Deep brain stimulation (DBS) has been used to treat conditions as diverse as Parkinsons, Pain and Depression with real success. DBS has relieved symptoms of tremor and muscle stiffness in patients with Parkinson’s and has had success for treatment-resistant depression patients, with researchers showing it to be 71 percent more effective than sham treatments. DBS typically targets major nerve pathways within the brain stimulating connections between distinct regions. This is, however, a highly invasive procedure that involves brain surgery to implant a small battery operated stimulating device within the brain called an implantable pulse generator and is usually a last resort therapy.
Stimulating from the outside
Beyond major pathways however, there are other non-invasive ways of stimulating the brain such as transcranial direct current stimulation (tDCS), alternating current stimulation (ACS) and repetitive transcranial magnetic stimulation (rTMS). These methods manipulate the overall electrical field of the brain in some way either by external electrical stimulation through electrodes placed on the scalp or by applying a magnetic field. A review of a number of studies where stimulation was used to counter the effects of Alzheimer’s and mild cognitive impairment found a reasonable success. So has the effects of these techniques on Stroke. It seems that tackling the problem with the brain’s own currency – electricity – may be a way to treat a number of brain-related illnesses and disorders, even without necessarily understanding the mechanisms at work. However, with all methods of stimulation, the results are not always consistent across patients. This likely depends on the variability in brain activity among individuals and how this syncs with the stimulation patterns that are used.
Stimulation for everyday life
The success of brain stimulation has led entrepreneurs to wonder if hijacking the electric dance of our minds might be useful to the everyday consumer. What if a quick, safe machine zap could put you to sleep? What if it could make you the life of the party? Help you study for a tough exam? Could our understanding of the human brain linked with modern technology help people to become smarter, more confident, better versions of themselves?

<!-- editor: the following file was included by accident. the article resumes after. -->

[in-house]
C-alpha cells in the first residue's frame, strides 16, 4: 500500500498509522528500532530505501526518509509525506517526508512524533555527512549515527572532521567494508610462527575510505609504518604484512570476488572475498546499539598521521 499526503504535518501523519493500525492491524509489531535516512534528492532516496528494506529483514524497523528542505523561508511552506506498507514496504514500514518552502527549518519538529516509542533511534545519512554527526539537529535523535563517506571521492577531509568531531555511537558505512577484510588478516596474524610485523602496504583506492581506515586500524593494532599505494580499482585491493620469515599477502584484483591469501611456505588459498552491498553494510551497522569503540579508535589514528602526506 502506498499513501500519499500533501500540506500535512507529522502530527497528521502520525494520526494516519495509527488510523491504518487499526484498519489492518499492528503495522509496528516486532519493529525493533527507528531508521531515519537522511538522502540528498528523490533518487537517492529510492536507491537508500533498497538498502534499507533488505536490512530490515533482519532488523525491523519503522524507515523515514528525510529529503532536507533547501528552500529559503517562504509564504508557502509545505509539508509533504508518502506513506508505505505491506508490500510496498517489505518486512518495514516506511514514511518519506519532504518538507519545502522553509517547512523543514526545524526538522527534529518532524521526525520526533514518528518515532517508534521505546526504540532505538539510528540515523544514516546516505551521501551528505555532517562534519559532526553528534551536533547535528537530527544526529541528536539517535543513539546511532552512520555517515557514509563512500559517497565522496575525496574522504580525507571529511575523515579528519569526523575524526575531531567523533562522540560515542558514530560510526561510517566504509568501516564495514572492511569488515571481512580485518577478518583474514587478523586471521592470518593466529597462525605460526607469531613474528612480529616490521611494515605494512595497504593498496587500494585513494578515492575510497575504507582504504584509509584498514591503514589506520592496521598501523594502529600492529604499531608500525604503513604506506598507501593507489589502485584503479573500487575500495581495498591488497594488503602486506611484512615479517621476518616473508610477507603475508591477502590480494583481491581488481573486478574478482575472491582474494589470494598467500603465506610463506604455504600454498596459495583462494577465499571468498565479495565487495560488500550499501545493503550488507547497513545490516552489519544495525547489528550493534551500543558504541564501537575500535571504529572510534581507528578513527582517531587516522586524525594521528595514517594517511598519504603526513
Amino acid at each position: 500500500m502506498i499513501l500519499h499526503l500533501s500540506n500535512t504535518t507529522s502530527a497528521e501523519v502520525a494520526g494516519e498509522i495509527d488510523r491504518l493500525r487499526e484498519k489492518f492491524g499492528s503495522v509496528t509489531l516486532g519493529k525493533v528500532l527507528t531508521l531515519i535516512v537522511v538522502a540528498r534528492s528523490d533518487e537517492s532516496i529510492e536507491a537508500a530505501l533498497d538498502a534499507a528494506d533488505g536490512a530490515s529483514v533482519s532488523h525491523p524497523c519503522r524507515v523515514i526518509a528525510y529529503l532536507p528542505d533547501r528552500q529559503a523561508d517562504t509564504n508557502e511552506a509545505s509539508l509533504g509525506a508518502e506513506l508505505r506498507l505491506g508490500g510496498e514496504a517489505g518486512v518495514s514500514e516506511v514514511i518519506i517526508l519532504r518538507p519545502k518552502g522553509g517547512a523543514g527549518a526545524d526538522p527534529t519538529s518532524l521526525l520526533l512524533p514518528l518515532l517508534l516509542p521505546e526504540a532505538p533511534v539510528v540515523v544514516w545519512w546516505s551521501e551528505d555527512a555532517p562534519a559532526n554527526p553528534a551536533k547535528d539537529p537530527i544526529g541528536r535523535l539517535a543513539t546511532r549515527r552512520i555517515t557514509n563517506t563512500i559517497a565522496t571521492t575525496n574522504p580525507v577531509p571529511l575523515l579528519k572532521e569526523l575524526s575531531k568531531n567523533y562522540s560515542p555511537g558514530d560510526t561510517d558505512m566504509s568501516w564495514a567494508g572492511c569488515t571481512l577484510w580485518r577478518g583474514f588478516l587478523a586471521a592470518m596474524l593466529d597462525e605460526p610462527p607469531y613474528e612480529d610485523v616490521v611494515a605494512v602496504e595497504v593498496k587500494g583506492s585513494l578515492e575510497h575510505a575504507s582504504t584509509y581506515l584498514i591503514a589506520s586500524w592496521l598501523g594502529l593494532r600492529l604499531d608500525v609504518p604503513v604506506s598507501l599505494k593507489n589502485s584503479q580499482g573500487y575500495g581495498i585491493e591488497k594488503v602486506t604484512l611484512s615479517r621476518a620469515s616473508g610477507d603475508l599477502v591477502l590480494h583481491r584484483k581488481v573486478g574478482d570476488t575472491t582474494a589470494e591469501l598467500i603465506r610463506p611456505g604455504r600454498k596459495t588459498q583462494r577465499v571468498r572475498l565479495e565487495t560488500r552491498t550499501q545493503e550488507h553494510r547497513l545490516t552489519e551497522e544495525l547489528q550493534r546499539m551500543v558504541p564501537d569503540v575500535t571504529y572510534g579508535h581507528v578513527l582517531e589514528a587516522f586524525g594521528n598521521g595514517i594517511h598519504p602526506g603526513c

Thync, a Silicon Valley start-up that created quite a buzz with its promise of biohacking your mind, Thync devices feature two settings: Deep Relax to “let go of anxious feelings and slow down your thoughts” and Deep Sleep to “reach a calm, peaceful state and improve sleep.”
Does it work?
The company has a peer-reviewed paper on their side, but the jury is still out. The paper, as noted by the New Atlas, is based on Thync’s first design, which placed an electrode on the temple. The new design is meant to be worn only on the back of the neck. Reviews of the product have been mixed. Some people find it effect, others find it underwhelming while some report that it made them clammy or induced various other kinds of unpleasant. New Scientist’s Natalie Salmanowitz echos the feeling of many users: “the revolution will be mild.”
That there might be a revolution at all, however, is something to get excited about. If eventually we were able to read individual brain activity with EEG and stimulate in a manner that was individually tailored rather than one stimulus fits all, this could change things profoundly.